— Easter Rising 1916 (@IrishRepubIic) May 12, 2016
The executions of Connolly and MacDiarmada would constitute a clean-sweep of those who had put their names to Ireland’s Declaration of Independence.
The Court-martials of James Connolly (Prisoner #90) and Seán MacDiarmada (Prisoner #91) at Richmond Barracks, May 9, 1916 – the two faced the same charges:
CHARGE: 1. Did an act to wit did take part in an armed rebellion and in the waging of war against His Majesty the King, such act being of such a nature as to be calculated to be prejudicial to the Defence to the Realm and being done with the intention and for the purpose of assisting the enemy”
- “Did attempt to cause dissatisfaction among the civilian population of His Majesty”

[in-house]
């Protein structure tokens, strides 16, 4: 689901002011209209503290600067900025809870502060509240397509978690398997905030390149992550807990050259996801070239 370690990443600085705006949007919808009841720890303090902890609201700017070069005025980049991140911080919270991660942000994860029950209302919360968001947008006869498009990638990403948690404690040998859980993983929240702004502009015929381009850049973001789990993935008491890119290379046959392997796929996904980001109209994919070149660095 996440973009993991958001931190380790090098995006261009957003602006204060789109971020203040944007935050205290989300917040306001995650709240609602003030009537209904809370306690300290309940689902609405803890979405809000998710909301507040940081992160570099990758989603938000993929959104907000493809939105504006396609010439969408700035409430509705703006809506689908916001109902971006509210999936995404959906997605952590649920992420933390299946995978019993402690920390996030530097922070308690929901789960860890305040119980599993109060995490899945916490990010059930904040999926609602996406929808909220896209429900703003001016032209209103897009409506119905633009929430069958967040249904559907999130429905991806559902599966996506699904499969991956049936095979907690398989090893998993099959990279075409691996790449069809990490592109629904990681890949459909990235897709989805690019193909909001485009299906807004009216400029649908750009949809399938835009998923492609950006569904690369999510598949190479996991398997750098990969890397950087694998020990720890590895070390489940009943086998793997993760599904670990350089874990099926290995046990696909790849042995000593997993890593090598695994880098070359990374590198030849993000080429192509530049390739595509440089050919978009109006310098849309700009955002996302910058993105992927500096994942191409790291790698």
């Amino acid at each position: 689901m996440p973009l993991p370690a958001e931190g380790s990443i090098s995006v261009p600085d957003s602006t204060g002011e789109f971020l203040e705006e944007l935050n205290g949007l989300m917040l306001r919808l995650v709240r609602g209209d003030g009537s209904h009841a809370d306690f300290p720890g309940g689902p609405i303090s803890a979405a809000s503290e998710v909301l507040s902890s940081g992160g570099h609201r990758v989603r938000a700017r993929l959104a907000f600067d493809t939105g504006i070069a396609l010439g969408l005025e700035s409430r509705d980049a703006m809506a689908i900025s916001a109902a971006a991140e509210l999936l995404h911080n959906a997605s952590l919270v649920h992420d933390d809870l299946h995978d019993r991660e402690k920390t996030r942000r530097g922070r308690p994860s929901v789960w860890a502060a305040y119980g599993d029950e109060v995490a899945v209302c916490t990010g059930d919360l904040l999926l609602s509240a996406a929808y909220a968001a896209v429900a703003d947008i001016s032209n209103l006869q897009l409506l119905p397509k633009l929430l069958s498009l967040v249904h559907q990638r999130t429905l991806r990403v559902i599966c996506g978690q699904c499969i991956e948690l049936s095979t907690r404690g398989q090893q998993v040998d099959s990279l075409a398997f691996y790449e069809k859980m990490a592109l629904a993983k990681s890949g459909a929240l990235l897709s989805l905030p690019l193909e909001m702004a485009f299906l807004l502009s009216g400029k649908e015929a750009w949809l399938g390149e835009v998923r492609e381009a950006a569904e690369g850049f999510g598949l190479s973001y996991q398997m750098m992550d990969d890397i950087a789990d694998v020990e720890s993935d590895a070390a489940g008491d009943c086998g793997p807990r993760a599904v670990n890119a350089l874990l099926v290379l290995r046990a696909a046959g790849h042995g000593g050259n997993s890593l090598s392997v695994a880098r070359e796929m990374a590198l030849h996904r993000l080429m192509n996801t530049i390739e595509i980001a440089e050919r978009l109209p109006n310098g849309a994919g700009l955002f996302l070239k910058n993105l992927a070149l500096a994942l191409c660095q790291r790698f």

PLEA: Not Guilty (both charges)
VERDICT: Guilty. Death (first charge): Not guilty (second charge)
Born in Edinburgh, June 5th, 1868, Connolly first went to Ireland as a fourteen year old member of the British Army. He married in Scotland where he became involved in Socialism. In 1896 he moved to Dublin where he founded the Irish Socialist Republican Party and also started a newspaper the Workers’ Republic. He spent seven years in America where he lectured and organised. He was an organizer for the Wobblies in the New York area.